Innovative and agile cities are better placed to solve major global challenges than national governments – in thrall to the momentum of the last century – but the fight must start now, argues Barcelona’s first female mayor
Thursday 20 October 2016 11.08 BST
All the major global challenges – climate change, the economy, inequality, the very future of democracy – will be solved in cities. If nations want to succeed with their policies, we must be counted as serious actors on the global stage.
I believe national governments are hostages to the momentum of the previous century – but that’s not the real world any more. We live in a world that functions by networking, by faster and more agile contact between cities.
There is always going to be fear of change – but cities are trying to be positive, telling national leaders: “You can count on us to update your policies to succeed. However, if you don’t include us, you will fail.”
The right to the city
I believe you can’t talk about a just, sustainable, equitable or inclusive city if you don’t speak about the right to the city [a model of urban development that includes all citizens].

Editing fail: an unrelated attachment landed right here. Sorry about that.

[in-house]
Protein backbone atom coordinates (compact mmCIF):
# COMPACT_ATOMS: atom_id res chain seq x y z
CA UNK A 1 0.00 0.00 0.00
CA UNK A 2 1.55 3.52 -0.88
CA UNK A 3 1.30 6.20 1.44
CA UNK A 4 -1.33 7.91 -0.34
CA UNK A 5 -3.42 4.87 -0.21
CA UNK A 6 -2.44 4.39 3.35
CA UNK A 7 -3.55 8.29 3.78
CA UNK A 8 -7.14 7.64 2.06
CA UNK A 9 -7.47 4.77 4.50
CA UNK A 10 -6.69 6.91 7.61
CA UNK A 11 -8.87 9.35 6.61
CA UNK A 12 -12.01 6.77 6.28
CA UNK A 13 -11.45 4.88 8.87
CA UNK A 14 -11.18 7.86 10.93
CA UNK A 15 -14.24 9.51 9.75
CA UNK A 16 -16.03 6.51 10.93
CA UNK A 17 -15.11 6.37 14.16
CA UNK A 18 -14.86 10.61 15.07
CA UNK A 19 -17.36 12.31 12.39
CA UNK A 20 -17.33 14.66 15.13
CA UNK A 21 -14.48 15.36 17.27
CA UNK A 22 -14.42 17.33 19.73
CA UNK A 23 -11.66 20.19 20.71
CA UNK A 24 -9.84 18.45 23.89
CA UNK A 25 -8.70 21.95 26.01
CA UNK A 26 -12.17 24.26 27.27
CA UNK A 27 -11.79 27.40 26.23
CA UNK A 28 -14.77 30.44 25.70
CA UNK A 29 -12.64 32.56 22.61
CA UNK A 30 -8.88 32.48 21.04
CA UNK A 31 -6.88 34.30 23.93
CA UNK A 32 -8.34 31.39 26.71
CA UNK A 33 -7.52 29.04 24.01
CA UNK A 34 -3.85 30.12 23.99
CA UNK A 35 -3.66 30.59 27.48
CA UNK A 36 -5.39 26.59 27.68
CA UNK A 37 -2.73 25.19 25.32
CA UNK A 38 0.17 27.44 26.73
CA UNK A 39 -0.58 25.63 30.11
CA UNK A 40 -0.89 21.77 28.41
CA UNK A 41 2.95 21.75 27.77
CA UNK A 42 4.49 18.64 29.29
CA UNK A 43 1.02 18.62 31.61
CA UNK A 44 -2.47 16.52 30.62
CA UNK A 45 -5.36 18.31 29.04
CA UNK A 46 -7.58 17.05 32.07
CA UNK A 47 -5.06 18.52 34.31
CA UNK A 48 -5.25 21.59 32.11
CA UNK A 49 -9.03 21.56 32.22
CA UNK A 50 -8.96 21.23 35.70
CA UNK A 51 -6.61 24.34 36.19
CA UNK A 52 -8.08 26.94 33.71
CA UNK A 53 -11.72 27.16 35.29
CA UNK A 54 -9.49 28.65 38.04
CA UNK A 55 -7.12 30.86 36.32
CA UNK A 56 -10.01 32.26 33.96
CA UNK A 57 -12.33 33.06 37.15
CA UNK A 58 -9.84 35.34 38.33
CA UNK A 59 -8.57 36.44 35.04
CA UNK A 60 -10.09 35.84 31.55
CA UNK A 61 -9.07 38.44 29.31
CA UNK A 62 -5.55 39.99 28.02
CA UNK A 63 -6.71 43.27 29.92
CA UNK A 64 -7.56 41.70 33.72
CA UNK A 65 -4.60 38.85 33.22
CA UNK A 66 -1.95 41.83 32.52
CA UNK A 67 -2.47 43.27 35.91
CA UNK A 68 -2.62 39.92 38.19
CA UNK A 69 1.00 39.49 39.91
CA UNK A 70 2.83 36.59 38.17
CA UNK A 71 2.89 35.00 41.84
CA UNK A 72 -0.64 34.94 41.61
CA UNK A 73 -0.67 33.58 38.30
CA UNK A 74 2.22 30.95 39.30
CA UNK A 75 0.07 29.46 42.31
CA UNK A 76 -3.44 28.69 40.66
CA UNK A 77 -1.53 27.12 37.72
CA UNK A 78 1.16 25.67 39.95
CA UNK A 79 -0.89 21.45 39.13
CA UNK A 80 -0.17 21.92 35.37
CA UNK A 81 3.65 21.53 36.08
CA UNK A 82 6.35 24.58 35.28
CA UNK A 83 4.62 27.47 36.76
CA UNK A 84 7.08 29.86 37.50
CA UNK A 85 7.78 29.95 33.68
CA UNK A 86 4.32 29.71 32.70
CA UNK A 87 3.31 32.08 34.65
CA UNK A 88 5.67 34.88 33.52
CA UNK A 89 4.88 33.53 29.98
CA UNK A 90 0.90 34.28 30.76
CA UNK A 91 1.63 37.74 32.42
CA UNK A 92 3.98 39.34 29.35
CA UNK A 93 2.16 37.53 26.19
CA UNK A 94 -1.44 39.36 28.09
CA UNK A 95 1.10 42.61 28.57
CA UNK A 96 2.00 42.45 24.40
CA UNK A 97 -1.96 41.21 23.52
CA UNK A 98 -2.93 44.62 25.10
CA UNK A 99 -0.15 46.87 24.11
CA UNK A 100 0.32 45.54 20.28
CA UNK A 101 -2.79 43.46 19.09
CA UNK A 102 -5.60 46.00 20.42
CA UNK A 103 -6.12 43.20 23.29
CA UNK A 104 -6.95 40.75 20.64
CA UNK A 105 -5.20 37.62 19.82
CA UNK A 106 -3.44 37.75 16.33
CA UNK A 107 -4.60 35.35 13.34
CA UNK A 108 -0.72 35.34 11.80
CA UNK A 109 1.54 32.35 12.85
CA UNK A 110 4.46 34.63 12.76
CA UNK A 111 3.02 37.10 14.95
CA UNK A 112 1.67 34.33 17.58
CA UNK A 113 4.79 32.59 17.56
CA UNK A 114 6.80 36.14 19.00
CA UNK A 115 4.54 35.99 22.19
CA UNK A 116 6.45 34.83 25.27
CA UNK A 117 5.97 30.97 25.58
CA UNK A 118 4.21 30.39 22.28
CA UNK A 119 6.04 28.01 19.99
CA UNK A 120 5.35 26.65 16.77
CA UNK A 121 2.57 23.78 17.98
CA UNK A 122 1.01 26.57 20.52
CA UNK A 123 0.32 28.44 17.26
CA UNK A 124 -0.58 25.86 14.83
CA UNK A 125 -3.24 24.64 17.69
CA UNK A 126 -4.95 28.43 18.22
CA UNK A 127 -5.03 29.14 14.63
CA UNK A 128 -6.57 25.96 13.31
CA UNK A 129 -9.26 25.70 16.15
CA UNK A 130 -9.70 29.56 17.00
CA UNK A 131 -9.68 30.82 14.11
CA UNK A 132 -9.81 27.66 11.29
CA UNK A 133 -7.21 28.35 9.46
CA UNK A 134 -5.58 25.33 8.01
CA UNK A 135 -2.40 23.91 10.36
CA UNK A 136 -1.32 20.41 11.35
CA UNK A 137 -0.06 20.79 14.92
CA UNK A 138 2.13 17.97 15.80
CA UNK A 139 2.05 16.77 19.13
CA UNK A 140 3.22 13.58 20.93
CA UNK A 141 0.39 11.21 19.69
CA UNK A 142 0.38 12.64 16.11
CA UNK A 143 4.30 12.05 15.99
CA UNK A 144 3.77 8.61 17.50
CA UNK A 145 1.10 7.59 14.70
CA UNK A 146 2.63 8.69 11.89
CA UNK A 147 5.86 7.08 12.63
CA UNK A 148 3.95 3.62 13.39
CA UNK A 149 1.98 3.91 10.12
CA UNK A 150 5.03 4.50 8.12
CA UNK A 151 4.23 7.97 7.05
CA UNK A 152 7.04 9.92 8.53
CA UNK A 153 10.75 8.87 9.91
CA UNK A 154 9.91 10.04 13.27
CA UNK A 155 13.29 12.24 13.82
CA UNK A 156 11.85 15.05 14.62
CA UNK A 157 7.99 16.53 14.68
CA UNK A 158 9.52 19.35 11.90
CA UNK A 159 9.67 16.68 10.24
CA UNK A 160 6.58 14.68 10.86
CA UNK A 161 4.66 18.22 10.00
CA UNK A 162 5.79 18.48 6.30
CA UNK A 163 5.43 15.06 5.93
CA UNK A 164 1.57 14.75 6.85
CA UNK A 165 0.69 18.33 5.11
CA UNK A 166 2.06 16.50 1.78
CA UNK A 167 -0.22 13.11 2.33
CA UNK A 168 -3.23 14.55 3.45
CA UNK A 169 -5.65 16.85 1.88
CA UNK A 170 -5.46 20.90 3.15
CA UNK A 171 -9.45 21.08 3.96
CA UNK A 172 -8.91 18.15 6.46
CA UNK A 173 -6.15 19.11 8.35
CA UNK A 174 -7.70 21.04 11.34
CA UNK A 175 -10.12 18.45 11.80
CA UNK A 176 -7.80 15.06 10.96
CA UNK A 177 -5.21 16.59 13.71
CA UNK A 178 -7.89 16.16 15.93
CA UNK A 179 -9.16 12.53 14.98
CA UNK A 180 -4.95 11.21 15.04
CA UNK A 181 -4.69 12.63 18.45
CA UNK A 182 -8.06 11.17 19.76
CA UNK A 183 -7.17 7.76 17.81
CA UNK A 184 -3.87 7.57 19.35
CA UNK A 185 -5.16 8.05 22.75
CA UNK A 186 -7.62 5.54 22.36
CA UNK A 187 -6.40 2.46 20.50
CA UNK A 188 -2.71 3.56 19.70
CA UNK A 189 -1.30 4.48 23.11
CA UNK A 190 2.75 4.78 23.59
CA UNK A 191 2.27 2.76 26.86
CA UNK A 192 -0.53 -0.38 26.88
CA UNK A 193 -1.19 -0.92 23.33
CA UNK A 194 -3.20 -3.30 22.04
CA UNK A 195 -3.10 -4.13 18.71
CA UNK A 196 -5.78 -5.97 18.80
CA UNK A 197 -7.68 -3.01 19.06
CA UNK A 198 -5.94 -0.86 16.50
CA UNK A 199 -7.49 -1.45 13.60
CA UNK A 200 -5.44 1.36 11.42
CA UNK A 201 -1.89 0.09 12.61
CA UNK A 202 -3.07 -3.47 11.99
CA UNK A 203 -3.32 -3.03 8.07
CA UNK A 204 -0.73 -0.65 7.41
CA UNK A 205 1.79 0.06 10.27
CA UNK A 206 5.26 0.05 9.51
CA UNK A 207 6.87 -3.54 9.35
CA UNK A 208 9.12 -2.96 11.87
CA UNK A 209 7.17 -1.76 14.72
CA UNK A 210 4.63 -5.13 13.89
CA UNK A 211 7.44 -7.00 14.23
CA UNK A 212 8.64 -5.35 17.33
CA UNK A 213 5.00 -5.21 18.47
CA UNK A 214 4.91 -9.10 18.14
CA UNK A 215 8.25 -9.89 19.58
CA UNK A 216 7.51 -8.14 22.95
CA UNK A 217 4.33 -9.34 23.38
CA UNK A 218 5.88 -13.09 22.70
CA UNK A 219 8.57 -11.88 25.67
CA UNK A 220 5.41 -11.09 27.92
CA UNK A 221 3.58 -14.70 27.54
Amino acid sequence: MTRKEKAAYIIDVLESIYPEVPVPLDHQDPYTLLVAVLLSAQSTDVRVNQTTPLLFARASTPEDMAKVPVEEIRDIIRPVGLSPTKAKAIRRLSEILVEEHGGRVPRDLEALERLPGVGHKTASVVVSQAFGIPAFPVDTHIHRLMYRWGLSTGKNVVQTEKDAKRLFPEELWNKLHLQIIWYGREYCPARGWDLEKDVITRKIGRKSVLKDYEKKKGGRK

The reference to it in the UN’s New Urban Agenda document [ratified at Habitat III in Quito this week] could be more ambitious, in my opinion. But we should also recognise the problems we have overcome just to get this far. Global powers such as the United States and China resisted it completely; they didn’t want the right to the city in the declaration at all.
The 21st century is the century of cities – in part because this is a moment of great political uncertainty at many levels. But within that uncertainty, we see empowered citizens asking to be protagonists, and the city is the place to do this.
That’s why I am optimistic: because I see many people who were not bothered about politics now getting really interested. Whereas previous summits used to be more bureaucratic, at Habitat III we have been having much more of a “citizen discussion”.
The most important tests will come after this summit finishes – when we find out whether all these statements can translate into commitments that create positive solutions for our citizens. Certainly, cities must play a leading role if the UN’s New Urban Agenda is to generate concrete policies that improve our urbanising world.
Ada Colau spoke to Mike Herd. Guardian Cities is a member of the Habitat III Journalism Project. Read more about the project here